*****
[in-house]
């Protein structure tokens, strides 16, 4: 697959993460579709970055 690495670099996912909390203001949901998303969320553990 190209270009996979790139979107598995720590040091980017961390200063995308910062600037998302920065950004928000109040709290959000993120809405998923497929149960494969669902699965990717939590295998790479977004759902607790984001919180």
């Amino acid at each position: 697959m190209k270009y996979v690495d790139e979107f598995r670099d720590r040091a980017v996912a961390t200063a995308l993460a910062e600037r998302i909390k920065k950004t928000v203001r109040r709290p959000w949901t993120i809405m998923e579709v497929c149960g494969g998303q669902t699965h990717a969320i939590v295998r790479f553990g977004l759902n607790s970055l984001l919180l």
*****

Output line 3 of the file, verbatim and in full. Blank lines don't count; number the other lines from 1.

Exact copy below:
């Amino acid at each position: 697959m190209k270009y996979v690495d790139e979107f598995r670099d720590r040091a980017v996912a961390t200063a995308l993460a910062e600037r998302i909390k920065k950004t928000v203001r109040r709290p959000w949901t993120i809405m998923e579709v497929c149960g494969g998303q669902t699965h990717a969320i939590v295998r790479f553990g977004l759902n607790s970055l984001l919180l």